|Extension for DOS’s MORE command.|
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Contents of the XMORE.DOC file
XMORE page 1
XMORE: An extended "more" utility
(C) Copywrite by Ed Garcia, 1986
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XMORE page 2
XMORE is an extended version of the "more" command that is
included with PC-DOS. The extensions are modeled after the
MORE utility of UNIX. Currently PC-DOS offers only limited
ways to view a file. The most common way is with the "type"
command, but it does not allow viewing a file one screenful
at a time. The "more" command included in PC-DOS does have
this capability, but it is awkward to use and is not very
XMORE can do much more than just break a file up into
screenfuls for viewing on the monitor. It has several modes
that give the user great flexibility in how the files are to
be viewed, editing while viewing, searching for strings, and
viewing multiple files in succession. XMORE allows you to
view "WordStar" style formatted files without having to
start up your editor (i.e. editors which change the value of
certain characters for formatting purposes). Even though
these files would appear to have strange characters if
viewed with DOS's "type" or "more", they appear normal with
Several files can be viewed successively. If more than one
file is listed on the command line, then XMORE will proceed
through each one. For instance:
XMORE file.one file.two tables.doc
This would cause XMORE to first display the contents of
file.one. A message that file.two follows will then be
displayed, followed by the contents of that file. Lastly
tables.doc will be displayed.
Another method to achieve the same effect is to use
"wildcards" in the filenames. For instance, if you want to
display all files with the extension of .BAS, then XMORE
will be entered as:
Anytime wildcard characters ( "*" or "?" ) are encountered,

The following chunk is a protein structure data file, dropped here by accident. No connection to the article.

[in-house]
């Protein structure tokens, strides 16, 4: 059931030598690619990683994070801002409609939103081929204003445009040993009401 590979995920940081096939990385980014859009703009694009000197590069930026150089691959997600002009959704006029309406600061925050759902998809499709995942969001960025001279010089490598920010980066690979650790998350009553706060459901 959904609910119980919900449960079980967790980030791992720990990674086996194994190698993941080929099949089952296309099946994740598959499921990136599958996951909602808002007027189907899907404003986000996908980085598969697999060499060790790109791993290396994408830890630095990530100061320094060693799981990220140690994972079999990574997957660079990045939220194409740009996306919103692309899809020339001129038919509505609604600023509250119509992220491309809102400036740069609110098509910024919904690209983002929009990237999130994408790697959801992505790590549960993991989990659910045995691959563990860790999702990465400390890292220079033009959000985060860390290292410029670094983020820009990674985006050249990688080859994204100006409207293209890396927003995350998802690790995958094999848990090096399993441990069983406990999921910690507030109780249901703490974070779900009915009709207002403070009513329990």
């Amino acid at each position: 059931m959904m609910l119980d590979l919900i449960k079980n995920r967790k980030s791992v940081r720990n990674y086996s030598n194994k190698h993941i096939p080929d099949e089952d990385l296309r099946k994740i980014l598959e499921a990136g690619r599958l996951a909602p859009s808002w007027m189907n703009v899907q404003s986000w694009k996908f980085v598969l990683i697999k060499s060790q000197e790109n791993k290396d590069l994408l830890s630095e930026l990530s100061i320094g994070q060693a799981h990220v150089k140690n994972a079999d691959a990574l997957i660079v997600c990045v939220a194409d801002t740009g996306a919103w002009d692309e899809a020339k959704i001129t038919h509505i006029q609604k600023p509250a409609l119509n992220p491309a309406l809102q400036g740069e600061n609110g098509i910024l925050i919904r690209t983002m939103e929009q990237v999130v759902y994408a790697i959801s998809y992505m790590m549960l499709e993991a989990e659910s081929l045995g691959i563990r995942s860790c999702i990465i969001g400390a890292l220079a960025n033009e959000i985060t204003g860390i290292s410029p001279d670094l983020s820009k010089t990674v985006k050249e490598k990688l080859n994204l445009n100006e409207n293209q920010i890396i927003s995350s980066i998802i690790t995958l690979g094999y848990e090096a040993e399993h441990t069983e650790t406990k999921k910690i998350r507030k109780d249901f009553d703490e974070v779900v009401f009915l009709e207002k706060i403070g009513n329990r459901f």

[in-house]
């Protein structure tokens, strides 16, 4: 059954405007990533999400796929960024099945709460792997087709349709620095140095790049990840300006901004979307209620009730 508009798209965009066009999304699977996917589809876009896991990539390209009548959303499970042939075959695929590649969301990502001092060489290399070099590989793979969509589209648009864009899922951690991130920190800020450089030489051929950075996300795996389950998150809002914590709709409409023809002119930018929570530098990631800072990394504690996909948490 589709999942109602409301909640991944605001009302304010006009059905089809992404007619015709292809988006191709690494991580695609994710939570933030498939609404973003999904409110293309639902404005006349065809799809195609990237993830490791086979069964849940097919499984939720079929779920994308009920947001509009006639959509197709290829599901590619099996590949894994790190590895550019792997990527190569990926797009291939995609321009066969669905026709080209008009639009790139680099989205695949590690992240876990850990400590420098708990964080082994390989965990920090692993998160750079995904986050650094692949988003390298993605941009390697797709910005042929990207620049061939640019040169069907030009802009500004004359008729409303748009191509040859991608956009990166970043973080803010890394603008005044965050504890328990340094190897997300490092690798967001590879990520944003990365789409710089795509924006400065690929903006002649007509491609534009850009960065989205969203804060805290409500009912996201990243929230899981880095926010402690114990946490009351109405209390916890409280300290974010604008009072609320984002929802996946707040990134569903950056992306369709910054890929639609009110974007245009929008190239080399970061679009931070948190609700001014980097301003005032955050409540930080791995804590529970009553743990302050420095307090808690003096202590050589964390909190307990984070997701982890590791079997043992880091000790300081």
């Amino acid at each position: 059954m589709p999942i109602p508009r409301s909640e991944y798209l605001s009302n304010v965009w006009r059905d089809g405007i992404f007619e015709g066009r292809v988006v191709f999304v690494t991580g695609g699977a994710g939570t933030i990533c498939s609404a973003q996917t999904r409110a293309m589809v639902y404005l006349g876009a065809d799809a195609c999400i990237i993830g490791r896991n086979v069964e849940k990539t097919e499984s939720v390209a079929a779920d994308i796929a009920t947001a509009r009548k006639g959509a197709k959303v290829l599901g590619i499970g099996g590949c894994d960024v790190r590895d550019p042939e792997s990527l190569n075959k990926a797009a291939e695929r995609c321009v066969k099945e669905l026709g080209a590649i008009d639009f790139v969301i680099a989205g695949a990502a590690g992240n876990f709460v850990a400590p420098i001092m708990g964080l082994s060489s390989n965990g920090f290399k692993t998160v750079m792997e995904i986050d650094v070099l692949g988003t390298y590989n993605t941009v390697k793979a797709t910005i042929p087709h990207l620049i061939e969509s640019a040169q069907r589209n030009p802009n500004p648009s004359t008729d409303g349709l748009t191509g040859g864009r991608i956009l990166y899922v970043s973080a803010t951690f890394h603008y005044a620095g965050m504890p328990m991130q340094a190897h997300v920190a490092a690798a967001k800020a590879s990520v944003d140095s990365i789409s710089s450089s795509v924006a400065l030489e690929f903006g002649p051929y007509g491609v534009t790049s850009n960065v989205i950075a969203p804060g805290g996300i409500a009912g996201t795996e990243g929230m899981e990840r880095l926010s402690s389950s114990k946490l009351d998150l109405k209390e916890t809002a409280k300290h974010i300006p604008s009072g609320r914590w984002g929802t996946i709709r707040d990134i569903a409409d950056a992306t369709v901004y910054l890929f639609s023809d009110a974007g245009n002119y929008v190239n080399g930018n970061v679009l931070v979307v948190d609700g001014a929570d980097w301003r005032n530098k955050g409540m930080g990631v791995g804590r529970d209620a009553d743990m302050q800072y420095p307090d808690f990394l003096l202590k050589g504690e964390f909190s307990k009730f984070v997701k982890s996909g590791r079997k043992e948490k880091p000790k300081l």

XMORE will display the name of the next file matching the
wildcard string before the file contents.
XMORE page 3
XMORE can also be used as a filter. An example of this use
would be the case of long directory listings. Instead of
the names scrolling off the top of the screen, the output of
DIR can be "piped" into XMORE by the command:
DIR | XMORE
The directory listings produced by DIR will then be
controlled by the XMORE commands in much the same way a file
is controlled by XMORE.
Yet another way of utilizing XMORE's capabilities can be
best illustrated in the following example. A file can be
created containing all files listed on XMORE's command line.
XMORE will add header lines before every file to identify
each one. For instance:
XMORE chapt??.txt apendix.* > book.all
All files that match the wildcard characters will be written
into the file book.all preceded by a header which displays
the name of the file it was read from. This is useful when
you need a printout of all files of a certain type and
knowledge of the source filename is also desirable.
To convert WordStar style special formatting characters back
to their original form, XMORE may be used as a filter. The
proper command would be:
This will display the formatted file "wordstar.doc" on the
screen. To write the results to another file:
XMORE wordstar.doc > wordstar.prn
This command will write the formatted file "wordstar.doc"
into a readable file called "wordstar.prn".
XMORE page 4
Here is a complete list of the available commands in XMORE.
Most commands can be preceded by an optional integer number.
When no number precedes, the default value is used.
number precedes the space command, that
amount of lines will be displayed. The
default value is 21 lines.
z Display another screenful of text. This